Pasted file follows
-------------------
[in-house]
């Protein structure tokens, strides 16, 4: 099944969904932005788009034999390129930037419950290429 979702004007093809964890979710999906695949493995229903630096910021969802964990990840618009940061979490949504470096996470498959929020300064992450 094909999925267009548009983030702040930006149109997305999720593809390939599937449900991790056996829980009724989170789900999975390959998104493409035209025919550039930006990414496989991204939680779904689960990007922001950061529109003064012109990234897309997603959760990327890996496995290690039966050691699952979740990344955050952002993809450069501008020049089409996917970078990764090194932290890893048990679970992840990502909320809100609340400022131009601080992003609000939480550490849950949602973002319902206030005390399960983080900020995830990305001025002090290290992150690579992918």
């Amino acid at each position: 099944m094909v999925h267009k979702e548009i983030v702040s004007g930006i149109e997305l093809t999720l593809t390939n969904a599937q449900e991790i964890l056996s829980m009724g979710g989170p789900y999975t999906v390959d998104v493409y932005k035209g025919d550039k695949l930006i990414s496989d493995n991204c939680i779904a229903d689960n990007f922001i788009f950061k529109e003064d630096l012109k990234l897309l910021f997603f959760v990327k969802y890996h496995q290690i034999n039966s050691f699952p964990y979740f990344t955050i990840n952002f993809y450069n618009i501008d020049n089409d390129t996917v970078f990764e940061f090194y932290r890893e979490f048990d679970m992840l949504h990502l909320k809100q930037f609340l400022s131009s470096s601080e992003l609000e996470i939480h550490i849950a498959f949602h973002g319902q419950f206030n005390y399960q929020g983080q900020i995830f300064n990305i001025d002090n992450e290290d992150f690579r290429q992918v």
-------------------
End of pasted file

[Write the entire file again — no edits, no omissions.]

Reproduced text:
[in-house]
């Protein structure tokens, strides 16, 4: 099944969904932005788009034999390129930037419950290429 979702004007093809964890979710999906695949493995229903630096910021969802964990990840618009940061979490949504470096996470498959929020300064992450 094909999925267009548009983030702040930006149109997305999720593809390939599937449900991790056996829980009724989170789900999975390959998104493409035209025919550039930006990414496989991204939680779904689960990007922001950061529109003064012109990234897309997603959760990327890996496995290690039966050691699952979740990344955050952002993809450069501008020049089409996917970078990764090194932290890893048990679970992840990502909320809100609340400022131009601080992003609000939480550490849950949602973002319902206030005390399960983080900020995830990305001025002090290290992150690579992918």
């Amino acid at each position: 099944m094909v999925h267009k979702e548009i983030v702040s004007g930006i149109e997305l093809t999720l593809t390939n969904a599937q449900e991790i964890l056996s829980m009724g979710g989170p789900y999975t999906v390959d998104v493409y932005k035209g025919d550039k695949l930006i990414s496989d493995n991204c939680i779904a229903d689960n990007f922001i788009f950061k529109e003064d630096l012109k990234l897309l910021f997603f959760v990327k969802y890996h496995q290690i034999n039966s050691f699952p964990y979740f990344t955050i990840n952002f993809y450069n618009i501008d020049n089409d390129t996917v970078f990764e940061f090194y932290r890893e979490f048990d679970m992840l949504h990502l909320k809100q930037f609340l400022s131009s470096s601080e992003l609000e996470i939480h550490i849950a498959f949602h973002g319902q419950f206030n005390y399960q929020g983080q900020i995830f300064n990305i001025d002090n992450e290290d992150f690579r290429q992918v």